What are women singing about themselves anyway?

by Iswariya

Context: A couple of weeks ago, Genderally Cinema ran this piece: https://genderallycinema.com/2016/03/09/six-tamil-heroine-introduction-songs-actually-about-the-heroine/ about Tamil movie songs that introduce female protagonists, and actually describe them and their feelings, vs being used as prop to further a cis-male focused story. One of our readers wrote in this excellent piece, she questions if women in Tamil cinema are really singing about themselves the way men do. 

I completely agree with your commentary on the positioning of women in cinema: “Often, they are characterized to sing about men, or about having to experience love or romance, and are often used as a prop for the male protagonist in the film”. I hardly get to see heroines playing roles of significance or roles that break the female stereotype in existence today.

However, to be honest, I am not very sure if the list of songs that have been put together here portray or cherish womanhood. In some sense it also falls prey to the stereotype of how lyricists pen down women in their poetry. Whilst songs such as ‘En Peru Padaiyappa’, ‘Naan adicha thaangamaate’ ‘My name is Billa’, and ‘Maari’ describe the power and strength of men and depict them as the superheroes with no force standing a chance against them, women are always characterized to see themselves as as a happy-go-lucky blissful girl who seems to care only about her day to day living or her unison with nature.

Jyothika in ‘Kushi’ is all about stopping the rain at her will; yes, she does compare herself to the wind with no wings (a.k.a limits) but in the movie, right after this song she is seen forced into marriage. “Konjum Mainaakale” from Kandukonden is an all-time favorite melody, sadly again the song talks only about the woman’s association with nature; where all Aishwarya Rai wants is to celebrate Diwali and to see through that her roses bloom right after she plants them. I am not saying that it is wrong as a premise, but all the song is conveying to me is women are soft, innocent, gullible day-dreamers who live in a world of fantasy where men can walk right into us and our lives.

With cinema creating a huge impact on people’s lives today, it is sad to see songs such as, ‘Adidaa Avala Othadaa Avala Vidra Avala Thevayae Illa’ and not the ones like ‘Uyire Uyire Vanthu Ennodu Kalanthuvidu’ capturing the audiences.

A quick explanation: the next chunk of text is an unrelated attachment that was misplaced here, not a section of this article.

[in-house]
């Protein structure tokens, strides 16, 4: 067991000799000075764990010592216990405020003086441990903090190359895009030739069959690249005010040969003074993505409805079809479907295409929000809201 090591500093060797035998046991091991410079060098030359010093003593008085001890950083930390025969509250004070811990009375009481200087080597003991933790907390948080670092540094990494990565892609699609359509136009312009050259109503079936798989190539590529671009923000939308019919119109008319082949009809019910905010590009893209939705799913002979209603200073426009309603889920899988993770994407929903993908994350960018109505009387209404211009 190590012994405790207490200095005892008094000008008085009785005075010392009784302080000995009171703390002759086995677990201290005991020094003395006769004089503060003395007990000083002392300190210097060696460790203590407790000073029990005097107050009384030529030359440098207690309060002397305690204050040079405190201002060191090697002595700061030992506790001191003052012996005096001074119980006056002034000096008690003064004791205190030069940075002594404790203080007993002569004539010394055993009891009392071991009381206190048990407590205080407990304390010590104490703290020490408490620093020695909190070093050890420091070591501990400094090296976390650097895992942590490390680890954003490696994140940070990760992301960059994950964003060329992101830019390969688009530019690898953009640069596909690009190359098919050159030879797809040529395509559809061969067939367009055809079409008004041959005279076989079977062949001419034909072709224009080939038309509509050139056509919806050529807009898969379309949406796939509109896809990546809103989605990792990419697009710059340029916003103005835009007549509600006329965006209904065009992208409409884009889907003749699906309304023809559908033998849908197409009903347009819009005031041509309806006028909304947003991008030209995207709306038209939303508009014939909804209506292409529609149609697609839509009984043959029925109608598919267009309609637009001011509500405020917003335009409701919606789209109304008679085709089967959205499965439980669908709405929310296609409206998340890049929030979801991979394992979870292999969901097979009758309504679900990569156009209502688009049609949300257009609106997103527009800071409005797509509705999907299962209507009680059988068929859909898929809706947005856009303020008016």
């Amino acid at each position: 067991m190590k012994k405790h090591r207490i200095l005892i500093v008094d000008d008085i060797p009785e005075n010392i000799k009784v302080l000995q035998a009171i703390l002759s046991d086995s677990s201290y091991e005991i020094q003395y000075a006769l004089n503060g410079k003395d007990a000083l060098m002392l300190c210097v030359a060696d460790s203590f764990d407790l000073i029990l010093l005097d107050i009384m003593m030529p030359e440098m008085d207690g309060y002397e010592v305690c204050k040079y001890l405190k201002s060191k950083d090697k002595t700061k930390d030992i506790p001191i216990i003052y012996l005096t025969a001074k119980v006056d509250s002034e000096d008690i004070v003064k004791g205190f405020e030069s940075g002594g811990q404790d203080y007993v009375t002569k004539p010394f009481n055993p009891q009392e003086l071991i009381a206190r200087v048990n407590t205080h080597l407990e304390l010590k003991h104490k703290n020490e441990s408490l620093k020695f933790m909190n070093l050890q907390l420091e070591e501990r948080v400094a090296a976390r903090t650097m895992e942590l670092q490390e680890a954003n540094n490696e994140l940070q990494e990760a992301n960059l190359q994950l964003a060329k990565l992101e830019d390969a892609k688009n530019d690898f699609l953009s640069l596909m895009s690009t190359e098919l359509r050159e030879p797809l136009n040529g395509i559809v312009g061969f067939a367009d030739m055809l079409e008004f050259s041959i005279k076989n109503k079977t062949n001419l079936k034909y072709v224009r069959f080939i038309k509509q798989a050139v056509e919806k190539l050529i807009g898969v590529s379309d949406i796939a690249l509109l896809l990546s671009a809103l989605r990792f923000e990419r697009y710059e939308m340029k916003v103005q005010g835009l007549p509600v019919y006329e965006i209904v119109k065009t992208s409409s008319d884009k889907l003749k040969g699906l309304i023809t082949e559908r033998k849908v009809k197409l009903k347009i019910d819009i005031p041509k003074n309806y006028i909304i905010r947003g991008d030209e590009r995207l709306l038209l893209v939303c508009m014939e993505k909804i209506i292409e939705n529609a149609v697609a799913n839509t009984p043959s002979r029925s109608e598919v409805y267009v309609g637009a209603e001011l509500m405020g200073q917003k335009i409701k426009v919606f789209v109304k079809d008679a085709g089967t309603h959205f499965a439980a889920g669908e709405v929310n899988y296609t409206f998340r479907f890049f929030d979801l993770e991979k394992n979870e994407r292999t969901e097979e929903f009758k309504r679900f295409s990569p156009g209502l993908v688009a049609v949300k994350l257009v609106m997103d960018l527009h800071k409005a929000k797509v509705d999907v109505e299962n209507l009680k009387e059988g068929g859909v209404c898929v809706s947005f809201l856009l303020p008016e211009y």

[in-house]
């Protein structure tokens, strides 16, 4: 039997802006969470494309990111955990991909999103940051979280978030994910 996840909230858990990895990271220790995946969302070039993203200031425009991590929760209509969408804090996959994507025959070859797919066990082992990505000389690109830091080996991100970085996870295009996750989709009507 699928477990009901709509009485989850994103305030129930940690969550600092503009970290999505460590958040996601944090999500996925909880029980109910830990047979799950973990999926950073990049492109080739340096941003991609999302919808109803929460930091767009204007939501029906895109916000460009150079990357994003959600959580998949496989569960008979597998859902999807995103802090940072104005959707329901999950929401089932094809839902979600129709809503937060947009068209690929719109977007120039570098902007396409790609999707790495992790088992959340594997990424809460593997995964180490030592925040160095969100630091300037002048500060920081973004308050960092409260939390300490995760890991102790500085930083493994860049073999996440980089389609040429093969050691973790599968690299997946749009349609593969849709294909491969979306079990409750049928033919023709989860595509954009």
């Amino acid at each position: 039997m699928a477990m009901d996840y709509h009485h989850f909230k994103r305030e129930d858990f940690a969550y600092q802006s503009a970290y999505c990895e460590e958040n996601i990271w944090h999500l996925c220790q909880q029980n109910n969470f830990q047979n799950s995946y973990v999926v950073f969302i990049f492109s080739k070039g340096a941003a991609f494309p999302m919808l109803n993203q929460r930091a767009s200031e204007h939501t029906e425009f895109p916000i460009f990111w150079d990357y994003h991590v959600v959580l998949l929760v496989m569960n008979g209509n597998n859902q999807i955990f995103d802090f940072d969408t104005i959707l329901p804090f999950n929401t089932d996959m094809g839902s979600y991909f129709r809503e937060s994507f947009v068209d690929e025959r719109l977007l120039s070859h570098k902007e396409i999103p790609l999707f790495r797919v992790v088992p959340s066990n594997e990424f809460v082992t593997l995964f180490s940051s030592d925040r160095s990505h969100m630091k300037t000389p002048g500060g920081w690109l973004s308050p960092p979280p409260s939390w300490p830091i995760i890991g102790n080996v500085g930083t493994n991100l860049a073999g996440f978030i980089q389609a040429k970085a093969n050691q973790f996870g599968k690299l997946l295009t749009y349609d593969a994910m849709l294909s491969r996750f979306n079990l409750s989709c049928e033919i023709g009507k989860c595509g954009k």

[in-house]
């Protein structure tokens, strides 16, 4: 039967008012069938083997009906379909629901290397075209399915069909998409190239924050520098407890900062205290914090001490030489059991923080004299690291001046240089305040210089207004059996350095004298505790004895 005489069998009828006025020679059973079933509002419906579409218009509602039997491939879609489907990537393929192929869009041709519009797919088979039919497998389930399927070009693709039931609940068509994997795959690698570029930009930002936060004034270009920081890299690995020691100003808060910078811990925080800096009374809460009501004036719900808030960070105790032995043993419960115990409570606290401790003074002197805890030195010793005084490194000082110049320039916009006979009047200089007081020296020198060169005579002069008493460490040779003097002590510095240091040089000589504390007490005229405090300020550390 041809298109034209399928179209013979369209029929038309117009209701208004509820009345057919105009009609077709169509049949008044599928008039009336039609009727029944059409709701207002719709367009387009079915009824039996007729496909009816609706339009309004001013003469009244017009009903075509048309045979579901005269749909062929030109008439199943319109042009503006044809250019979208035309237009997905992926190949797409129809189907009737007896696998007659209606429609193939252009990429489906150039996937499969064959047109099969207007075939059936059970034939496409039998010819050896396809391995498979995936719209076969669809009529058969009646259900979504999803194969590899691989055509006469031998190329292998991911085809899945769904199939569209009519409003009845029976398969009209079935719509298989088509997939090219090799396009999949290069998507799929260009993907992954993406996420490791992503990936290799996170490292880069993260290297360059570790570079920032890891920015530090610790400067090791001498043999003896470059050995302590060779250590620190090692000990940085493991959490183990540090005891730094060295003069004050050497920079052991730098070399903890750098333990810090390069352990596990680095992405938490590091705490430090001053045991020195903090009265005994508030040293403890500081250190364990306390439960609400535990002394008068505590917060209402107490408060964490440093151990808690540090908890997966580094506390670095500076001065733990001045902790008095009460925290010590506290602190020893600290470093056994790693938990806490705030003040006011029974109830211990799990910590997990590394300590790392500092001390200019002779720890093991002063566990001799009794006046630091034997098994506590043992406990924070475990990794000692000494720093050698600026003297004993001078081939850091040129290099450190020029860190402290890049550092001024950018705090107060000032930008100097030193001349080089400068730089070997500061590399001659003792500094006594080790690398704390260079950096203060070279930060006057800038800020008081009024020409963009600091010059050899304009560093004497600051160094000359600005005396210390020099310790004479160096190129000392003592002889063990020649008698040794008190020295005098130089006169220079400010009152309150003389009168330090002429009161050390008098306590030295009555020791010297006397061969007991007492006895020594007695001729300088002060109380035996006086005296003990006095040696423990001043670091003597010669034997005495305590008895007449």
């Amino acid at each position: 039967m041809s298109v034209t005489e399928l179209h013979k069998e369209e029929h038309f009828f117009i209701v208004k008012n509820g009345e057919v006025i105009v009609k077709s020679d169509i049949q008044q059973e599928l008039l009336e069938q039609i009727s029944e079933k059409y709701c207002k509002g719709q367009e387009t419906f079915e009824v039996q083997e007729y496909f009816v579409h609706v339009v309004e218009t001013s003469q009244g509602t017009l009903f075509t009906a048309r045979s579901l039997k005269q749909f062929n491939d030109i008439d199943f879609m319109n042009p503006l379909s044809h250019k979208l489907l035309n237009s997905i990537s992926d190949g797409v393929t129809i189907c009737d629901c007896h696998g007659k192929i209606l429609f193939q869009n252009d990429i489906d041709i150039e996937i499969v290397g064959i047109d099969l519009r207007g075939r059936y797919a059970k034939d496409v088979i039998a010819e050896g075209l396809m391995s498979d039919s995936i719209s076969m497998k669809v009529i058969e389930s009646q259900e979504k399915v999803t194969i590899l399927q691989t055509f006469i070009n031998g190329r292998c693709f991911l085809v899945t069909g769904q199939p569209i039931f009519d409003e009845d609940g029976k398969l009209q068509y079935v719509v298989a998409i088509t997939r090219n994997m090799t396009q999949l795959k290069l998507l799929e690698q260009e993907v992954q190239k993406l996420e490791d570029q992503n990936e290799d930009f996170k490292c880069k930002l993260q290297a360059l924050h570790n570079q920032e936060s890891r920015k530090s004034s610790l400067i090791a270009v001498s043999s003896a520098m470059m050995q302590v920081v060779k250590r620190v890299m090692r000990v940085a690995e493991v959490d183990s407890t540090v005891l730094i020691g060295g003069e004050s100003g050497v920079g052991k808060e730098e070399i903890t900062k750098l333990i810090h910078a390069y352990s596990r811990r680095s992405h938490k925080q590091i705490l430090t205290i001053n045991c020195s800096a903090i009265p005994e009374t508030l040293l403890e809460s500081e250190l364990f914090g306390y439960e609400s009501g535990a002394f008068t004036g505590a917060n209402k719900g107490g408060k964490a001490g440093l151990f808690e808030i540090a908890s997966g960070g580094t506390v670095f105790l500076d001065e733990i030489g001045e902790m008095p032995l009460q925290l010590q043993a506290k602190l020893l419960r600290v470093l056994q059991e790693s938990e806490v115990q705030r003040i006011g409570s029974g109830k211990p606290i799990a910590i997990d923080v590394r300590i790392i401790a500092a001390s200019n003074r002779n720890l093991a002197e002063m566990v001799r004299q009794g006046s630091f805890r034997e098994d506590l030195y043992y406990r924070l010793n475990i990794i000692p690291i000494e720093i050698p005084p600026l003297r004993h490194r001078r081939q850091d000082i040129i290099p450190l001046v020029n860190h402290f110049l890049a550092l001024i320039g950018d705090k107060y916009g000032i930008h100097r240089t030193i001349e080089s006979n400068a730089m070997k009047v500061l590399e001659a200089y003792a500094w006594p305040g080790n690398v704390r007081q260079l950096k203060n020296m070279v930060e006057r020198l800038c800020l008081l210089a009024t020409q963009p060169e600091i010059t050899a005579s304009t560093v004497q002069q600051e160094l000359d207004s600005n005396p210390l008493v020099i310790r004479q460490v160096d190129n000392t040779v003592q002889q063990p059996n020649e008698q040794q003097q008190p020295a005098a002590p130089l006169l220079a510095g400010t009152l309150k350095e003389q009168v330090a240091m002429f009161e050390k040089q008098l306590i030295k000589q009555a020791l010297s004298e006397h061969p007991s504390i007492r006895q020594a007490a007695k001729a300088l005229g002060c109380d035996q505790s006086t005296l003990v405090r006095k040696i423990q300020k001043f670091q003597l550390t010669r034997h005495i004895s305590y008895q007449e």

One cannot just blame the Indian entertainment industry, songs from the Western world also describe women as lost in love or waiting for love. But at least, there, I can name a few songs that promote female empowerment where women are shown as strong and independent beings, who have their own accomplishments. Just on top of my head: “Independent Women” from Destiny’s Child, “Confident” by Demi Lovato, “Warrior” by Kesha, “Roar” by Katy Perry, “Run the world (Girls)” by Beyoncé, “Girl on fire” by Alicia Keys and of course not to forget Pink!
I would like to sign-off with one last question with reference to a famous quote: “Behind every successful man there is a woman” , but where is your success story Girl?

 

Iswariya is a researcher; Chennaiite at heart, German by profession. Chocoholic and shopoholic.

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4 thoughts on “What are women singing about themselves anyway?

  1. I agree with u songs like chikni chameli, fevicol se and many more are so offensive. I don’t understand at what state of mind do these actresses sign them.

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    1. Hi Aastha, Thanks for stopping by 🙂 Dance numbers get more offensive by the day, but I wonder if female actors not taking them on is alone the solution. The problem exists in the fact that 1. Cinema produces them as a product for the masses 2. The masses accept them as a product catered to them. Systemically, the change could come in understanding what purpose these songs serve, in a story. Would you agree?

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  2. I totally agree with you. Songs like chikni chameli and fevicol se are so offensive. I don’t understand why do these actresses even sign then at first place.

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